In my view, org design is best split between the global strategy and the functional strategy, with a long-term plan in the former and more immediate changes in the latter. At first, this may just be the establishment of a central support unit for social business.
Communication plans should be multi-modal, compelling, and consist of education, workshops, just-in-time training, and outreach to areas that are having challenges.
Social Means Freedom, for Better or for Worse
“A Stanford Professor quit his job. But he doesn’t plan to go to another prestigious university. Nope. He, like others, has discovered the power of teaching online; in his case, he reached 160,000 students in a single online course on artificial intelligence. This is more than a story of online learning or mass dissemination. It proves a point: What once required a badge and a title within a centralized organization no longer does.
The implications for global education are huge, of course. And that would be interesting enough. But there are also implications for organizational design and talent management for firms of all sizes. “
Nimbleness model #1: Staffing with “concentric circles.”
Instead of organizing in a hierarchical way that focuses on “getting the right people on the bus
,” this model is about building concentric circles of talent that flow and resize as needed.
A construct of circles rather than hierarchies allows an organization to tap into the so-called “freelance nation
,” the global talent pool of the creative class.
Nimbleness model #2: Customer service outside the perimeter.
McAfee did something transformative
to their service exchange by using social. McAfee formed a strong bond of commitment with the hundreds of unpaid technical experts in the larger marketplace who know (and like) McAfee’s platform of solutions. They invited these “McAfee Maniacs” to participate in much of McAfee’s web-based technical support. The most prolific Maniacs posted responses numbering in the thousands.
first line of defense of loyal, committed experts cooperating in the viability of the platform. Customer satisfaction didn’t decline. There is probably no better defense shield than passionate market experts co-opted with a company â€” and for free.
he point of these examples is what these organizations got, not what they cut. They gained fluidity and flexibility â€” important to the demands of the social era. But they also got, in the case of Singularity, the leading edge content people to come together to teach current ideas to what they believe are change-agents who will make the world better.
When you have shared purpose, it doesn’t matter how many people work “in the company” and how many work “with” the company or how many are serving as an army of volunteers who want to advance the mission.
But they will need an extremely clear purpose, and shared, decentralized power throughout. When a clear purpose is coupled with shared power, people can self-organize to reach the goal.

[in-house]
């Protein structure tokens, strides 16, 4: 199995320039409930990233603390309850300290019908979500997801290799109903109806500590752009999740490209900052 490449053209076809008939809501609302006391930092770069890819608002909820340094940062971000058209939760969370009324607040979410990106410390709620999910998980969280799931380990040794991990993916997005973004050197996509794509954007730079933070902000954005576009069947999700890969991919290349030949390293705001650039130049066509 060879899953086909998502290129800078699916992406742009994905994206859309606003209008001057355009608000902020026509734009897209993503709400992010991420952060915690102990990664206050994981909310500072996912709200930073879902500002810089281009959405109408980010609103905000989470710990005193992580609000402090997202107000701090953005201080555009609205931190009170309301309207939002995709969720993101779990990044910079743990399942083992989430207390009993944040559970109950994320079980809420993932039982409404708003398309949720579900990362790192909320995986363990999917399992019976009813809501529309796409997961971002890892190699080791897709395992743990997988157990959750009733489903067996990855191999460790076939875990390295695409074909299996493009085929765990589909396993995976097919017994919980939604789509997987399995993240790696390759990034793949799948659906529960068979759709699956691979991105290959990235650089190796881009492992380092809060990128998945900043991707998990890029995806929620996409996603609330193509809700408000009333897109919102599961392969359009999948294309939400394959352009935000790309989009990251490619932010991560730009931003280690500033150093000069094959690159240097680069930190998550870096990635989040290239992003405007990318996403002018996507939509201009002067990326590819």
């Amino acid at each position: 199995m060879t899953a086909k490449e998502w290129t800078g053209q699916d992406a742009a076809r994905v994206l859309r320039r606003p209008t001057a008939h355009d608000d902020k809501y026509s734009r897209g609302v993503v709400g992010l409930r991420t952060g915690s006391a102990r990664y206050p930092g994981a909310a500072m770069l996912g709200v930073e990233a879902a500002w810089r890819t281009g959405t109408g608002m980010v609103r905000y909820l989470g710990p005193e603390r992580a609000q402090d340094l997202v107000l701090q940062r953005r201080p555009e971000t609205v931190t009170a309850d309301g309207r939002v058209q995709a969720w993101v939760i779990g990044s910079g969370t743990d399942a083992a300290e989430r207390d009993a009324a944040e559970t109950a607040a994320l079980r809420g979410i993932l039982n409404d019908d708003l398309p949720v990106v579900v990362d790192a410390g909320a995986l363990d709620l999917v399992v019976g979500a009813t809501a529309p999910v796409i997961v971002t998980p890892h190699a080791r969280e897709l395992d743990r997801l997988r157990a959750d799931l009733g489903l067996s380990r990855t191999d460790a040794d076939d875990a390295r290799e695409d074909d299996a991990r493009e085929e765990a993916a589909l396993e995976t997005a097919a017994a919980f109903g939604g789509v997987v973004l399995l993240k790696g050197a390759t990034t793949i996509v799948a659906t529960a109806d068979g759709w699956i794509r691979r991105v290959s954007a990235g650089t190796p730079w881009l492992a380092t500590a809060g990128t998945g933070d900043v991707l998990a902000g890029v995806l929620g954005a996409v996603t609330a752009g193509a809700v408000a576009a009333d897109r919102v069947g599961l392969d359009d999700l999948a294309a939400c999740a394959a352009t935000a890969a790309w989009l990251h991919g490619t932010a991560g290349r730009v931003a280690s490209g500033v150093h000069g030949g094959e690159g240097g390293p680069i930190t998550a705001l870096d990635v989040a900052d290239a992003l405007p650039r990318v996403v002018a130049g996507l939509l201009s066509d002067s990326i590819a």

Debate: The Ethics of Crowdsourcing
The four topics addressed in the video are:
* People should be paid for their contributions to for-profit ventures
* It is exploitation to pay people very low amounts
* Businesses should support their countries and communities by employing locally
* Professionals should not do unpaid work”
6 Ways HR Benefits from Using an Internal Social Network
“HR departments are familiar with using LinkedIn, Twitter and external social networks for leveraging talent, but what benefits can they get from using an internal social network at work? I joined the HR department at TIBCOÂ® over a year ago, around the same time we were starting to use our internal social network tibbrÂ®. Since then, Iâ€™ve become quite a power user. Why? Here are my top five reasons (in no particular order):”
Our staffing team started using tibbr to post job openings within the company. Employees would subscribe to an â€œHR Recruitingâ€ subject to hear about the latest positions. We also created private subjects for collaborating with hiring managers and teams to find the specific talent they need.
tibbr made it easy to gather information about our competitorsâ€™ talent strongholds in the market and learn about pending layoffs and rising talent. With such information transparency, we donâ€™t miss out on key talent to hire.
Social intranet for new employee on-boarding
use tibbrâ€™s integrated directory and profiles to learn who their co-workers are; and post messages to introduce themselves and start to have a voice in the community.
Gathering company-wide feedback and information to improve our services
Rather than send out another corporate email and hope employees take the time to open it, we posted a poll to the community asking which training courses they would like to attend.
A new way of engaging employees through announcements
At TIBCO we created a â€œLoudspeakerâ€ subject on tibbr, where managers from each department can broadcast important announcements.
IBM Study Reveals Effect of Gamification Withdrawal